- You may have noticed some changes in the color of your gums. If your gums are inflamed, they are likely to be redder than normal.
- You may even find that they tend to bleed more easily and often. Even being poked by brush bristles or floss is enough to cause a gum bleed.
- Your gums are sore and swollen.
Symptoms specific to periodontitis include:
- Bad breath.
- Receding gums.
- Unpleasant taste in the mouth.
- Formation of loose pockets between the teeth and the gums.
- Loosening of the teeth.
Types of Periodontitis
This section contains a brief overview of the different forms of advanced gum disease. These are:
- Chronic periodontitis: This form of advanced gum disease is more likely to affect adults but it can develop at any age. It is characterized by the slow but progressive recession of the gums followed by loss of attachment of the teeth. However, in some instances, there may be periods of sudden and accelerated disease progression.
- Aggressive periodontitis: This form of the disease is characterized by sudden and rapid progression of attachment loss in the teeth. It is observed in otherwise healthy individuals and tends to run in families. There are two subtypes known as localized and generalized aggressive periodontitis.
- Necrotising ulcerative periodontal disease: This form of disease tends to appear suddenly which is why it is often referred to as ‘acute’. It is a broad term for a number of specific conditions such as acute necrotizing ulcerative gingivitis (ANUG) and necrotizing ulcerative periodontitis. ANUG is linked with psychological stress, sleep deprivation and malnutrition. It can be a painful condition.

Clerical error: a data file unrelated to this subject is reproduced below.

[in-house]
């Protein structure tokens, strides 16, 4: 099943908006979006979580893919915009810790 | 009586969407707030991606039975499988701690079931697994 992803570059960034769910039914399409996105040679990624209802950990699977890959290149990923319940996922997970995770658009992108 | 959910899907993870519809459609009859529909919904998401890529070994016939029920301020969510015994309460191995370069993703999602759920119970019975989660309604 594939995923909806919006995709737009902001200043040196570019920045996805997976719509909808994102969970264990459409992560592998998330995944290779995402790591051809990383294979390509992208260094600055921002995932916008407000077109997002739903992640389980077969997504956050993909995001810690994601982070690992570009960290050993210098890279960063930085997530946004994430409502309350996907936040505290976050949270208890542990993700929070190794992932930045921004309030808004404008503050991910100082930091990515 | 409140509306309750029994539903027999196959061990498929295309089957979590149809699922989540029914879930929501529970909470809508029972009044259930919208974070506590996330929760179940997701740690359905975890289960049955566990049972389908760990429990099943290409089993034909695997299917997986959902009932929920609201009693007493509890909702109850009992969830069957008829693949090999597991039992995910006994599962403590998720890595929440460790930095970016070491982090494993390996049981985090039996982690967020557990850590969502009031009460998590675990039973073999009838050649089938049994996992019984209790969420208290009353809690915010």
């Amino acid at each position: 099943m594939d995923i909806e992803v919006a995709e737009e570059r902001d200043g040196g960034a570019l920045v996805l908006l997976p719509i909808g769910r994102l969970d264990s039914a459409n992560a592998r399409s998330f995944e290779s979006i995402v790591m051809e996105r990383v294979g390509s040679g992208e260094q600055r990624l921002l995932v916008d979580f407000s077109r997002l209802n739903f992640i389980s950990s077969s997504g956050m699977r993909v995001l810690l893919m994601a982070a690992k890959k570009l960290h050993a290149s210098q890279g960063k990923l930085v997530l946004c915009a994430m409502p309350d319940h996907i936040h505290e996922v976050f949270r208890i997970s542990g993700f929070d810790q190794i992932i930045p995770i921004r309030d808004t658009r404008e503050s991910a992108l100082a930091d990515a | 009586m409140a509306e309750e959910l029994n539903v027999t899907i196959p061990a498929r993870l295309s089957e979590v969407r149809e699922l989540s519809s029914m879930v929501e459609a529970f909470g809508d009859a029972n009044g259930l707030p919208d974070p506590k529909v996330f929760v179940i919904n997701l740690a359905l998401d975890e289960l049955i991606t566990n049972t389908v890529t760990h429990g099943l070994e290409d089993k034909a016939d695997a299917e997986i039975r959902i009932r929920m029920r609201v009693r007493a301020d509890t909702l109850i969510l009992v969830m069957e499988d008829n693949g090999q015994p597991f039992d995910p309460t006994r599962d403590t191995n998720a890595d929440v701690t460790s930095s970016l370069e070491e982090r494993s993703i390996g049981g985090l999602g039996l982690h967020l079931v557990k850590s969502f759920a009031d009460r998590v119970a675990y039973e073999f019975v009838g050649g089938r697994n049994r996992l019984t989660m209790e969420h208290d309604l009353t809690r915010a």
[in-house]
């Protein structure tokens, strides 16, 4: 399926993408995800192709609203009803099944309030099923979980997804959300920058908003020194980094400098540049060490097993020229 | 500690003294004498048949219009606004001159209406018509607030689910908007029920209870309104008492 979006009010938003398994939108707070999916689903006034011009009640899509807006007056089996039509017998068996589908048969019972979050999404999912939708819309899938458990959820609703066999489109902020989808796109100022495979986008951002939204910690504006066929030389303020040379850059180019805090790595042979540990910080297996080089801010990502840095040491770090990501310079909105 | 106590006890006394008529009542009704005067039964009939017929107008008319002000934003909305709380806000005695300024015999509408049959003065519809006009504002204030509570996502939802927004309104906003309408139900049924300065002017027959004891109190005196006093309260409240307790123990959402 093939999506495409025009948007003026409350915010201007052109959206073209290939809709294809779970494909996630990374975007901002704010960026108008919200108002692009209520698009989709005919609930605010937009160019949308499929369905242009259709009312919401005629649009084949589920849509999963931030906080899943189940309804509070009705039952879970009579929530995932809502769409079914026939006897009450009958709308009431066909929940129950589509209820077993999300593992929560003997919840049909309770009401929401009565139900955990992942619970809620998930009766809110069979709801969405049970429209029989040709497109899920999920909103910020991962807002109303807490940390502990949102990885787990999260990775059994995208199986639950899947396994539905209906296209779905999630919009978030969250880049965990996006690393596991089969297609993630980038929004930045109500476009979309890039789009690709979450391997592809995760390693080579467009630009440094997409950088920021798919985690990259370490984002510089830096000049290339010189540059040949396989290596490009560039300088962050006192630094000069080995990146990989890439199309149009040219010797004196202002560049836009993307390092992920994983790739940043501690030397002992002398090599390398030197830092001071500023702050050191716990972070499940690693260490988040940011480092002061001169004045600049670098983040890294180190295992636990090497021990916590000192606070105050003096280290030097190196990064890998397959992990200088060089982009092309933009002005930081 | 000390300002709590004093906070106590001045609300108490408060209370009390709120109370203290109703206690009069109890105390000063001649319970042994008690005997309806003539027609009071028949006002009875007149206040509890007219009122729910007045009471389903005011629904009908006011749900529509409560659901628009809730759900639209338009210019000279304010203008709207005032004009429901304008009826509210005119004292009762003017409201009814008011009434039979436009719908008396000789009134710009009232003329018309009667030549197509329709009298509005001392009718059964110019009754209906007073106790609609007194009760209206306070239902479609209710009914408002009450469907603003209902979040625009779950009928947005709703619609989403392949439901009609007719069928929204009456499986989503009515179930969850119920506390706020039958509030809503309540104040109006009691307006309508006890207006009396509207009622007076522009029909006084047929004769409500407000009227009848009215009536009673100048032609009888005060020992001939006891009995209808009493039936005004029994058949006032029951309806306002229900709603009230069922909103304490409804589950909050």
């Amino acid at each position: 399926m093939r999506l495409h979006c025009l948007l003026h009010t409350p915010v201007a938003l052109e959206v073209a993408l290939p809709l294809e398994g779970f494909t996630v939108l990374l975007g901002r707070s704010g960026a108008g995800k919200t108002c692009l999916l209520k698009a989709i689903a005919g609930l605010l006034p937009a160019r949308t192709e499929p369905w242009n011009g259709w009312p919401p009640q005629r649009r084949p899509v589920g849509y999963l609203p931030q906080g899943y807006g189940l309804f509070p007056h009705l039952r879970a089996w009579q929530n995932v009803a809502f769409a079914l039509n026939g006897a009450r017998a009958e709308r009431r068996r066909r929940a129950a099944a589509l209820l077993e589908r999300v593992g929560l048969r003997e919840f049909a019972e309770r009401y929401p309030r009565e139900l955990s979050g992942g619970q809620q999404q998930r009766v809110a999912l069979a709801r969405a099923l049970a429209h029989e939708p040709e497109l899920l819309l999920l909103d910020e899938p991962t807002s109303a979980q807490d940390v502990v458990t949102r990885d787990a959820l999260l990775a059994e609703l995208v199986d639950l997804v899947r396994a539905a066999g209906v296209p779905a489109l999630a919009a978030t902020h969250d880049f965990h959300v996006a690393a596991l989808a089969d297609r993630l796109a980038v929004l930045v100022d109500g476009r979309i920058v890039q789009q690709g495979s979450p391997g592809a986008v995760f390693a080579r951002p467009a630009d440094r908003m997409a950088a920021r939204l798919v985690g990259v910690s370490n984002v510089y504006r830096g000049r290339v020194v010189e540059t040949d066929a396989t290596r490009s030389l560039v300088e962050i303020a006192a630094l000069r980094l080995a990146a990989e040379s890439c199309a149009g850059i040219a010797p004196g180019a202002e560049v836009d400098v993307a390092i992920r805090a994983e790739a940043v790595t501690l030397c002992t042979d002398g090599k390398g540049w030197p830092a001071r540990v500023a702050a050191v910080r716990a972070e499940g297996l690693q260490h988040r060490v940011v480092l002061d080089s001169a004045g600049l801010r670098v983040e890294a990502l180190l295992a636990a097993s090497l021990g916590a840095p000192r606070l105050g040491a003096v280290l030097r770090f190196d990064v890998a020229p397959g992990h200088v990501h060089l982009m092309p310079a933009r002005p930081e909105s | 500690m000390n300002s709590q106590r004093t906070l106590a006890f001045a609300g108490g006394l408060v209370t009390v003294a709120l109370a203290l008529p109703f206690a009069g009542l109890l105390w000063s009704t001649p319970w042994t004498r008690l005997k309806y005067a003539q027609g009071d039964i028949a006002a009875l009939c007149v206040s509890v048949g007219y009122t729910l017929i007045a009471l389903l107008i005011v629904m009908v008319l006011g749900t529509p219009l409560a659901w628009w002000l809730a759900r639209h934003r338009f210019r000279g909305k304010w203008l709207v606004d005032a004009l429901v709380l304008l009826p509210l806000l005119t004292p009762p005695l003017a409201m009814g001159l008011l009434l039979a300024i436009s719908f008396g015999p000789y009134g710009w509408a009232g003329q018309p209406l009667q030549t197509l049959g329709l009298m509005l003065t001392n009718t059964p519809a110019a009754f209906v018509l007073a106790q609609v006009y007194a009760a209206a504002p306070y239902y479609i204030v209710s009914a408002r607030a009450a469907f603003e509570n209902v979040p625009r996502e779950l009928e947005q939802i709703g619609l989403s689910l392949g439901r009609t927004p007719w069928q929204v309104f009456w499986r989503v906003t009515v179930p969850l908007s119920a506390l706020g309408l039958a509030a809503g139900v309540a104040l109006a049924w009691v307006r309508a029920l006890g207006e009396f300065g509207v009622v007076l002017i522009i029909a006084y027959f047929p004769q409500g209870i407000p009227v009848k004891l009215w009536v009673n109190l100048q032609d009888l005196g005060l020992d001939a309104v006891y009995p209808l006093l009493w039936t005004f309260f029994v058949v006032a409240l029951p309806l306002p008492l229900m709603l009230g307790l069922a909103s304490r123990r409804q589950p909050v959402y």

- Periodontitis related to systemic disease: Some studies have found a link between advanced gum disease and systemic illnesses such as diabetes or heart disease.
What Are The Potential Complications?
In advanced cases of gum disease, patients may develop abscesses in the gums. If the condition is allowed to worsen further, eventually it leads to loss of the affected teeth. Cancrum Oris is a form of necrotic infection that affects the face and gums and some sources consider it a form of necrotizing periodontitis. This condition is often fatal.
How Is It Diagnosed?
Since gum disease is not painful, it is easy to miss the warning signs. External signs such as swelling or the gums are indicative of gum disease. The gums may have receded as well, which indicates periodontitis. In order to investigate the extent of the disease, your dentist will use an instrument called a periodontal probe.
How Can It Be Treated And Prevented?
Gum diseases may be treated by a dentist, or a periodontist (a dentist specialized in the treatment of gum diseases). The outlook of the condition is better if you maintain a good oral hygiene and bring the consumption of tobacco to an end.
The treatment for gingivitis includes:
- Scaling and root planning– It is the procedure of cleaning of the teeth to get rid of all the tartar, plaque, and other bacterial products. The root planning procedure removes the debris from below the gum level and smoothes the surface of the root. This reduces inflammation, promotes healing and prevents the disease from progressing. It can be performed by an ultrasonic device, laser or by other instruments.
- Faulty crowns, bridges and dental restorations might also cause gingivitis. The oral cavity is thoroughly checked for these issues and the problem (if any) is rectified. The dentist helps in the formulation of an effective at-home care regime so as to maintain the oral hygiene on a regular basis.